Possible outcomes for criminal offences

Possible outcomes for criminal offences

The maximum penalty that you can get if you are found guilty of a criminal offence is set out in laws that have been made by parliament. The magistrate will usually give you some kind of penalty, depending on the kind of offence and on your circumstances.

Dismissal

A dismissal is if the magistrate finds you guilty but decides that they will not record a conviction against you.

Discharge

A discharge is if the magistrate finds you guilty and decides to record a conviction but decides not to give you any other penalty.

Adjourned undertaking

An adjourned undertaking is if the magistrate finds you guilty but releases you into the community. You must promise to be of good behaviour, and not to commit any more offences. The magistrate may also add conditions to this order such as making you promise to get alcohol treatment or to participate in an anger management course. The court may or may not give you a conviction.

Fines

Many criminal offences are punishable by fine. The amount you have to pay will depend on what you are found guilty of. Let the magistrate know if you might have trouble paying the fine. There are options. You can ask the magistrate to:

  • make a plan for you to pay bit by bit
  • give you community work instead of the fine.

If you do not pay, the court can issue a warrant for your arrest. See Fines and infringements.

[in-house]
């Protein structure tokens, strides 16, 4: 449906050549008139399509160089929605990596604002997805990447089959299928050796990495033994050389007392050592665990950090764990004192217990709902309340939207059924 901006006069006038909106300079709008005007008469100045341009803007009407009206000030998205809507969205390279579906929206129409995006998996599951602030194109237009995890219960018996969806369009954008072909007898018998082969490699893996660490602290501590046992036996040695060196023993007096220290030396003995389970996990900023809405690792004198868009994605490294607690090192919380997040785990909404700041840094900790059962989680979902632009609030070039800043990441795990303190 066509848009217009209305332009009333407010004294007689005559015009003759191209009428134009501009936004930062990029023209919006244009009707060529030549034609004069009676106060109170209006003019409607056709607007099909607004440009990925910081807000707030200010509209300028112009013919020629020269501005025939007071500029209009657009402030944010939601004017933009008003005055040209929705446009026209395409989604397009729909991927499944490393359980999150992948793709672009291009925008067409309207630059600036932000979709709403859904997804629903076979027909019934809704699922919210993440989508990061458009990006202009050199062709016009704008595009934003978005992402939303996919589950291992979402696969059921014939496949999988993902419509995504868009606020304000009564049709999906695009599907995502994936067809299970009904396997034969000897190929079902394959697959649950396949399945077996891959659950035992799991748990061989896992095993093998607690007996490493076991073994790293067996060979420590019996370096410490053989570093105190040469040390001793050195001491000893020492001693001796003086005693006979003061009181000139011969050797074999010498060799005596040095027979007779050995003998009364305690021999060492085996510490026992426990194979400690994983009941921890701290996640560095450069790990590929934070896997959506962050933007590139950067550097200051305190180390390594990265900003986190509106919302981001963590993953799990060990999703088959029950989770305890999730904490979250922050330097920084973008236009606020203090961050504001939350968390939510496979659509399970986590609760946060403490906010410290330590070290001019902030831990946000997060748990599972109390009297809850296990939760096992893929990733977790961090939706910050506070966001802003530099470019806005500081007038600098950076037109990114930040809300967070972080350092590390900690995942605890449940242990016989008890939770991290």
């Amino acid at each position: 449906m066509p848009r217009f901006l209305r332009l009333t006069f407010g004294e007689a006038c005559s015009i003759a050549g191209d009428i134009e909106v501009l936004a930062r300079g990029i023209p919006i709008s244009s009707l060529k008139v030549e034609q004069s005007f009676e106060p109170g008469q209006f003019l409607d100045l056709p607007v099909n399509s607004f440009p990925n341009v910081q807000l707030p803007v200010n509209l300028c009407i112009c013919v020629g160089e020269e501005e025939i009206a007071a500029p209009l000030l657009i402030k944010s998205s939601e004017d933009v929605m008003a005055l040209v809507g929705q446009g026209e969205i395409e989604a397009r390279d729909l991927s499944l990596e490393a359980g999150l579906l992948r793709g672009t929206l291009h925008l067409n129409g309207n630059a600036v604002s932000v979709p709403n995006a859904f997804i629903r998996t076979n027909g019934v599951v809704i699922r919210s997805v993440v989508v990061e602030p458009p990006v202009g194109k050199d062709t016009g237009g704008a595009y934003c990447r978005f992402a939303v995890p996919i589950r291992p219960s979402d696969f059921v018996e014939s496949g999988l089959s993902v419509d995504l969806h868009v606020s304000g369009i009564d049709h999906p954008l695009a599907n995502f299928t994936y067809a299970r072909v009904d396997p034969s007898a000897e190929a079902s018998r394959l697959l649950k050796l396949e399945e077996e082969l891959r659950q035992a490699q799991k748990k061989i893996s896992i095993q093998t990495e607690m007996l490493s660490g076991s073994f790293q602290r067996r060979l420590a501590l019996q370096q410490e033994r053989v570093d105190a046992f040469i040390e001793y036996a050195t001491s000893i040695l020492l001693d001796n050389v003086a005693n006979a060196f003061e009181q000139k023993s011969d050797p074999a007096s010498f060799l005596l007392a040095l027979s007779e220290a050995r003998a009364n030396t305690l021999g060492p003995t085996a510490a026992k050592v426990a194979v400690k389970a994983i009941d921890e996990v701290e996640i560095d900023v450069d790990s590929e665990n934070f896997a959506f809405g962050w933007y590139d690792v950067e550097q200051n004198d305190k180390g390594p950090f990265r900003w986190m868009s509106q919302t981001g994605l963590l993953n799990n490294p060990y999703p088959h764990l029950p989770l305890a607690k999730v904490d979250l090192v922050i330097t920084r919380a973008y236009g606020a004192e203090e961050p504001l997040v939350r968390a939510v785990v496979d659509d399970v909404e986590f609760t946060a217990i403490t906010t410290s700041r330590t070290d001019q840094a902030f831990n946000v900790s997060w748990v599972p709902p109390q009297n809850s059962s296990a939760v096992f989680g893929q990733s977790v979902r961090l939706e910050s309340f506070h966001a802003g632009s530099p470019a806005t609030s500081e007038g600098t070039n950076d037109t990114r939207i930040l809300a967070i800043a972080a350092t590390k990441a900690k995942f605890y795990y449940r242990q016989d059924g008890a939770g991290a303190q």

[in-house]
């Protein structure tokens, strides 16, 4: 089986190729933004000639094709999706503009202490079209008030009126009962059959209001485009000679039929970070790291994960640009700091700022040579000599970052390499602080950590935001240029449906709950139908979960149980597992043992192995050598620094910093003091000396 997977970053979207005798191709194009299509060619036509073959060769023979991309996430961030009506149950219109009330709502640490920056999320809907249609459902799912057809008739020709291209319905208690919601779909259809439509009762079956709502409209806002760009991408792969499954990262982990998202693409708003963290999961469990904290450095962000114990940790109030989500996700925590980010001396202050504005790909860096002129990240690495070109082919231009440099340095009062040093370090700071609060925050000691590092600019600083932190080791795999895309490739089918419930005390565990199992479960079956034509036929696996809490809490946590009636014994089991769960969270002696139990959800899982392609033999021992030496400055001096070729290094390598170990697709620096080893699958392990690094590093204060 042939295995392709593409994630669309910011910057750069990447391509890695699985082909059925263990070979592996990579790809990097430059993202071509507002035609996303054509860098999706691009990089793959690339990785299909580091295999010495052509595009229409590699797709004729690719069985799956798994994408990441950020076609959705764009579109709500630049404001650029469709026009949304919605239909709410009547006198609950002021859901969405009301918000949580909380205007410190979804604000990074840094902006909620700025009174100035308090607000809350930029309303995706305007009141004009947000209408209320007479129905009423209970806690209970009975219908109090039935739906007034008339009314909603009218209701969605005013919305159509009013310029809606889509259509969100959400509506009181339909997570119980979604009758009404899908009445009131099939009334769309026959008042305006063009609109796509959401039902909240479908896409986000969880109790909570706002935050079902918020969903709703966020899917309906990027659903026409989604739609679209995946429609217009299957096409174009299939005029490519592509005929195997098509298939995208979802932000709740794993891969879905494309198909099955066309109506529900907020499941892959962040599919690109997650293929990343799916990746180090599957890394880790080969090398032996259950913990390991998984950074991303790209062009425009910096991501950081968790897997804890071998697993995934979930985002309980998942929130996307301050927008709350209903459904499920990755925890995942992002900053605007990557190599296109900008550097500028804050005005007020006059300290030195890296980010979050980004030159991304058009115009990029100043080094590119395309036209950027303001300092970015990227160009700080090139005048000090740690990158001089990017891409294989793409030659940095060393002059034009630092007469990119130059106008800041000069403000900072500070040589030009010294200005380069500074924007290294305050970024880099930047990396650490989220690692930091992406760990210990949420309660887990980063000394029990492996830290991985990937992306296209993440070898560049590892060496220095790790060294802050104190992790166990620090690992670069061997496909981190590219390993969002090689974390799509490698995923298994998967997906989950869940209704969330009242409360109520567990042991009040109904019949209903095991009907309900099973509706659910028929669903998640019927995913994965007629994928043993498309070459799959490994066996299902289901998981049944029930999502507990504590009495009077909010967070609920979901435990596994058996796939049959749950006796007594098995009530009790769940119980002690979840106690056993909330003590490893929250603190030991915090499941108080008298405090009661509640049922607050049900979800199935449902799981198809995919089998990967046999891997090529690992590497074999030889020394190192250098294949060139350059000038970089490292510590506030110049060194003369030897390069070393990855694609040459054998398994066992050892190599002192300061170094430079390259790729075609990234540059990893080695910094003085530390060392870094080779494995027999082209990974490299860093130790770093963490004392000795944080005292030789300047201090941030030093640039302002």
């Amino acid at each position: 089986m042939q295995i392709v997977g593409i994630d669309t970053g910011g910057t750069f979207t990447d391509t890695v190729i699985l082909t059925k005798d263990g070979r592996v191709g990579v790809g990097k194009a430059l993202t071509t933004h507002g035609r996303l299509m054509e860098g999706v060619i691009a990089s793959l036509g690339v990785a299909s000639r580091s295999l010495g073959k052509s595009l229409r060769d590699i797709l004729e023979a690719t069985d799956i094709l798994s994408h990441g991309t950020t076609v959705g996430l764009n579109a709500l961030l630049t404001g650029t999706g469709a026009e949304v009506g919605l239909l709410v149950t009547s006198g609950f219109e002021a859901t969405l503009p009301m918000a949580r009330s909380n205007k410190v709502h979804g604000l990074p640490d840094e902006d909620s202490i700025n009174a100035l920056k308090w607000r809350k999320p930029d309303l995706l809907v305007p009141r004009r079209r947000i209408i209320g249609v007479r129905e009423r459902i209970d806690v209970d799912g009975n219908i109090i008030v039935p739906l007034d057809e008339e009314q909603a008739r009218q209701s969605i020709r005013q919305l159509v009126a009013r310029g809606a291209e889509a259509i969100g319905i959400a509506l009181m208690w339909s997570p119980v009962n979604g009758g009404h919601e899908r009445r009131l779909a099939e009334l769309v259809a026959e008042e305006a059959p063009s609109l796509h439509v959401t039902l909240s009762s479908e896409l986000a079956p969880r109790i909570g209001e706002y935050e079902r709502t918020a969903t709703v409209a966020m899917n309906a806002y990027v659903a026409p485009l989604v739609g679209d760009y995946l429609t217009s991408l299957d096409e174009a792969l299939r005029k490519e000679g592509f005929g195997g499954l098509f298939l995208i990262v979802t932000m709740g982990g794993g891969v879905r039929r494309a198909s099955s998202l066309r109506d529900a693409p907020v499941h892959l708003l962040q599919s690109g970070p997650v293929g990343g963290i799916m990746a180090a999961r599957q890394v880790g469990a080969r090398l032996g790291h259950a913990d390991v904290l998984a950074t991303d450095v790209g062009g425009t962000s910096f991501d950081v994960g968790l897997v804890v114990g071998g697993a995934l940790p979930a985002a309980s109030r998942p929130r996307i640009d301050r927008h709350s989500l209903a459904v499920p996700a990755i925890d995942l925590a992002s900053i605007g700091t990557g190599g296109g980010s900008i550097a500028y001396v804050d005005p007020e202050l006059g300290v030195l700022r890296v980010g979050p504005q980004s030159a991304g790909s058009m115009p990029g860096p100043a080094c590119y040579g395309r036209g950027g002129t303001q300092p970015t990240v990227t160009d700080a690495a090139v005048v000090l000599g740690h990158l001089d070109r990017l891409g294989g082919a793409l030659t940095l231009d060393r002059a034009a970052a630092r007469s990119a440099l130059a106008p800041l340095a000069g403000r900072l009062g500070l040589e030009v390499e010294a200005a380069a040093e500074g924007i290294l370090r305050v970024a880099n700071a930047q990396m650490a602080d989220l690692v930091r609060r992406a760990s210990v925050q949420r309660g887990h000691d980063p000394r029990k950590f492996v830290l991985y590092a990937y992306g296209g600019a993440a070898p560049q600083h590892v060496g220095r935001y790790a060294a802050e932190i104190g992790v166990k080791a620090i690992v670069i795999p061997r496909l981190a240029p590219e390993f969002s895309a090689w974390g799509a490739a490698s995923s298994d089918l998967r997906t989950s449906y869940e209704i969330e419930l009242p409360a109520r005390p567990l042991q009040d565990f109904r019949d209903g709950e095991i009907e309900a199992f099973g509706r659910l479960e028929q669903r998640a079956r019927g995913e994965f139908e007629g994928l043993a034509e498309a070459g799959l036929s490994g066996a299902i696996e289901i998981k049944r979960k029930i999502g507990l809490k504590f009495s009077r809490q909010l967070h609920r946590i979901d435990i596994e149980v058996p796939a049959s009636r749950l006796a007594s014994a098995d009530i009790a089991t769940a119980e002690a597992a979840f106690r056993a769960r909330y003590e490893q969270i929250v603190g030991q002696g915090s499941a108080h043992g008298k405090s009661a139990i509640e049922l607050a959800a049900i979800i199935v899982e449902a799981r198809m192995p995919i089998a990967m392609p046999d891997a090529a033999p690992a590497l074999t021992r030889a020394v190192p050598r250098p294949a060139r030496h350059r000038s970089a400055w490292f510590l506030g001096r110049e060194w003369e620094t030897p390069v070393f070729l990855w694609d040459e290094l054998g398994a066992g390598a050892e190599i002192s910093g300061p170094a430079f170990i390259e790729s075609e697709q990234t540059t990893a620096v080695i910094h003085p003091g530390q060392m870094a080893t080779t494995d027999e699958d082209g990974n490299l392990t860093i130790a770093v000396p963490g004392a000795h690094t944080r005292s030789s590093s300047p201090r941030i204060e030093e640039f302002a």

Diversion programs

Diversion programs are a way to deal with your matter out of the court system and to avoid a criminal record. It is normally for less serious cases. You must agree to certain conditions as part of a diversion plan.

Community corrections orders

Community corrections orders let you serve your sentence in the community. These court orders have one or more conditions attached. The conditions depend on your particular needs, your circumstances and the offence that you are found guilty of. Conditions may include supervision, unpaid community work, treatment and rehabilitation, bans on going to particular areas or on licensed place or curfews.

Jail

If you are found guilty of a serious offence, or if you have a lot of prior convictions, you may have to serve time in prison.

Suspended sentence

If you are sentenced to a jail term and your offence is not serious, the magistrate may suspend some or all of your jail sentence for up to two years. If your sentence is suspended you must not commit any more offences for a period of time. The magistrate will decide what this time is.

If you do commit an offence during this time, your sentence will be activated and you will be sent to jail.

Criminal records

If you have been found guilty of an offence, it will be included in a police record of your criminal history, also known as a criminal record. You may also get a criminal driving record from VicRoads for traffic offences.

Licence cancellation or suspension

The magistrate may cancel or suspend your drivers licence or disqualify you from driving for any offence.  If the magistrate decides that you were affected by alcohol and that this contributed to the offence, you will also need to go to court to get your licence back.

You may need to have an alcohol interlock device fitted to your vehicle before you are allowed to drive again. See alcohol interlocks.

Compensation

You may have to pay compensation to someone who has suffered physical or emotional injury, or financial loss because of your crime.

If the police lost time or if they had to pay for things because you hindered them, they can ask for you to pay for lost time or any costs.

Get help

Find out how you can get help with going to court for a criminal offence.